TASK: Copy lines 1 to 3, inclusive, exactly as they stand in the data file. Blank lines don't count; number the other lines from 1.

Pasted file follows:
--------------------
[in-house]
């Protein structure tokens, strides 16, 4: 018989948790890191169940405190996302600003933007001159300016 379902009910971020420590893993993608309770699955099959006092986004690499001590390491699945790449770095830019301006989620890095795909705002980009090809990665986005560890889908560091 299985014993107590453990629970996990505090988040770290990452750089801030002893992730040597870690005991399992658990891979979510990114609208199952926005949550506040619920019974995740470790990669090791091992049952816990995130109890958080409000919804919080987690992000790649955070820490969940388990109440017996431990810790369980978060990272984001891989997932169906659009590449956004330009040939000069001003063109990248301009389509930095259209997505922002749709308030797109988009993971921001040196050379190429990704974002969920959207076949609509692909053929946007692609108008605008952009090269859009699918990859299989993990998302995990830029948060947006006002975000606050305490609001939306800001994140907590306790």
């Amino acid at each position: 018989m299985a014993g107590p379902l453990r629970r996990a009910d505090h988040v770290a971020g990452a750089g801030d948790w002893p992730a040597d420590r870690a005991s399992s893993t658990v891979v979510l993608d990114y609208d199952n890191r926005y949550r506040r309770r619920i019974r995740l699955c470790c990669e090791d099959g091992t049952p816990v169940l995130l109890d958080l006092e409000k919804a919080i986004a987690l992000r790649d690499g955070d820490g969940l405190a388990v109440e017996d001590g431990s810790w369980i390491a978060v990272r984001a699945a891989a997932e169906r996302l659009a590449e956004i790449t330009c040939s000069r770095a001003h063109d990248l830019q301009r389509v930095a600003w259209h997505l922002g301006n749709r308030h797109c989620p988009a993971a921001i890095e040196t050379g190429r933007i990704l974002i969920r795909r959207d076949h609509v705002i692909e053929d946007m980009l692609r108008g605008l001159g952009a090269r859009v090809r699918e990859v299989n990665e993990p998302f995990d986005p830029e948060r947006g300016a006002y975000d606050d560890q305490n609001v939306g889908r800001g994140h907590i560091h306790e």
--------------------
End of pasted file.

[in-house]
């Protein structure tokens, strides 16, 4: 018989948790890191169940405190996302600003933007001159300016 379902009910971020420590893993993608309770699955099959006092986004690499001590390491699945790449770095830019301006989620890095795909705002980009090809990665986005560890889908560091 299985014993107590453990629970996990505090988040770290990452750089801030002893992730040597870690005991399992658990891979979510990114609208199952926005949550506040619920019974995740470790990669090791091992049952816990995130109890958080409000919804919080987690992000790649955070820490969940388990109440017996431990810790369980978060990272984001891989997932169906659009590449956004330009040939000069001003063109990248301009389509930095259209997505922002749709308030797109988009993971921001040196050379190429990704974002969920959207076949609509692909053929946007692609108008605008952009090269859009699918990859299989993990998302995990830029948060947006006002975000606050305490609001939306800001994140907590306790």
């Amino acid at each position: 018989m299985a014993g107590p379902l453990r629970r996990a009910d505090h988040v770290a971020g990452a750089g801030d948790w002893p992730a040597d420590r870690a005991s399992s893993t658990v891979v979510l993608d990114y609208d199952n890191r926005y949550r506040r309770r619920i019974r995740l699955c470790c990669e090791d099959g091992t049952p816990v169940l995130l109890d958080l006092e409000k919804a919080i986004a987690l992000r790649d690499g955070d820490g969940l405190a388990v109440e017996d001590g431990s810790w369980i390491a978060v990272r984001a699945a891989a997932e169906r996302l659009a590449e956004i790449t330009c040939s000069r770095a001003h063109d990248l830019q301009r389509v930095a600003w259209h997505l922002g301006n749709r308030h797109c989620p988009a993971a921001i890095e040196t050379g190429r933007i990704l974002i969920r795909r959207d076949h609509v705002i692909e053929d946007m980009l692609r108008g605008l001159g952009a090269r859009v090809r699918e990859v299989n990665e993990p998302f995990d986005p830029e948060r947006g300016a006002y975000d606050d560890q305490n609001v939306g889908r800001g994140h907590i560091h306790e």